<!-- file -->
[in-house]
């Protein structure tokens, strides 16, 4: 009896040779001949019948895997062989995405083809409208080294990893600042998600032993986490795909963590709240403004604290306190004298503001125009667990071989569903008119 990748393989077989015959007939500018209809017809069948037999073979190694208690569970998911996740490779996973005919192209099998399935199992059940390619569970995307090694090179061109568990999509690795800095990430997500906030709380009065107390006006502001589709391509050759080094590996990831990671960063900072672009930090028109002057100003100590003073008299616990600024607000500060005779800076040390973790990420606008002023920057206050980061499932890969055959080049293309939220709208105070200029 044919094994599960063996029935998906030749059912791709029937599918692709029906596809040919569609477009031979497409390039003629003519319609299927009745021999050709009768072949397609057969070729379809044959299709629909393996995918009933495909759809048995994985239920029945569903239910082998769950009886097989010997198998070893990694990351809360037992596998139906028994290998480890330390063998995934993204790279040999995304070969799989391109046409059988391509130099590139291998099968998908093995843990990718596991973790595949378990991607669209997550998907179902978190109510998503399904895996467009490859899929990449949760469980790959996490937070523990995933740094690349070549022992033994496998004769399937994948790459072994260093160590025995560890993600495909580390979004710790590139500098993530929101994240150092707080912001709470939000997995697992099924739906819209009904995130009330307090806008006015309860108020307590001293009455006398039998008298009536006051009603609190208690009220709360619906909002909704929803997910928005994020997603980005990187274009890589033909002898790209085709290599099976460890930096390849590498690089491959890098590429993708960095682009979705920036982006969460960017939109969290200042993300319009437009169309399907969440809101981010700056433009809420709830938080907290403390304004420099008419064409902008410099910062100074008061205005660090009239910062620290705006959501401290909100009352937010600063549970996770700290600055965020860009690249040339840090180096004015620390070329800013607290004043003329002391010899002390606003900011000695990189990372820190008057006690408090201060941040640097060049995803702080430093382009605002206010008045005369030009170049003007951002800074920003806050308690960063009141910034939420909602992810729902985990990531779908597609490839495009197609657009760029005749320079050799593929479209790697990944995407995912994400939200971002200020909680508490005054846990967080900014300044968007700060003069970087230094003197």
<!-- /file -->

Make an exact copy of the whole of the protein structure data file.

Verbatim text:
[in-house]
């Protein structure tokens, strides 16, 4: 009896040779001949019948895997062989995405083809409208080294990893600042998600032993986490795909963590709240403004604290306190004298503001125009667990071989569903008119 990748393989077989015959007939500018209809017809069948037999073979190694208690569970998911996740490779996973005919192209099998399935199992059940390619569970995307090694090179061109568990999509690795800095990430997500906030709380009065107390006006502001589709391509050759080094590996990831990671960063900072672009930090028109002057100003100590003073008299616990600024607000500060005779800076040390973790990420606008002023920057206050980061499932890969055959080049293309939220709208105070200029 044919094994599960063996029935998906030749059912791709029937599918692709029906596809040919569609477009031979497409390039003629003519319609299927009745021999050709009768072949397609057969070729379809044959299709629909393996995918009933495909759809048995994985239920029945569903239910082998769950009886097989010997198998070893990694990351809360037992596998139906028994290998480890330390063998995934993204790279040999995304070969799989391109046409059988391509130099590139291998099968998908093995843990990718596991973790595949378990991607669209997550998907179902978190109510998503399904895996467009490859899929990449949760469980790959996490937070523990995933740094690349070549022992033994496998004769399937994948790459072994260093160590025995560890993600495909580390979004710790590139500098993530929101994240150092707080912001709470939000997995697992099924739906819209009904995130009330307090806008006015309860108020307590001293009455006398039998008298009536006051009603609190208690009220709360619906909002909704929803997910928005994020997603980005990187274009890589033909002898790209085709290599099976460890930096390849590498690089491959890098590429993708960095682009979705920036982006969460960017939109969290200042993300319009437009169309399907969440809101981010700056433009809420709830938080907290403390304004420099008419064409902008410099910062100074008061205005660090009239910062620290705006959501401290909100009352937010600063549970996770700290600055965020860009690249040339840090180096004015620390070329800013607290004043003329002391010899002390606003900011000695990189990372820190008057006690408090201060941040640097060049995803702080430093382009605002206010008045005369030009170049003007951002800074920003806050308690960063009141910034939420909602992810729902985990990531779908597609490839495009197609657009760029005749320079050799593929479209790697990944995407995912994400939200971002200020909680508490005054846990967080900014300044968007700060003069970087230094003197």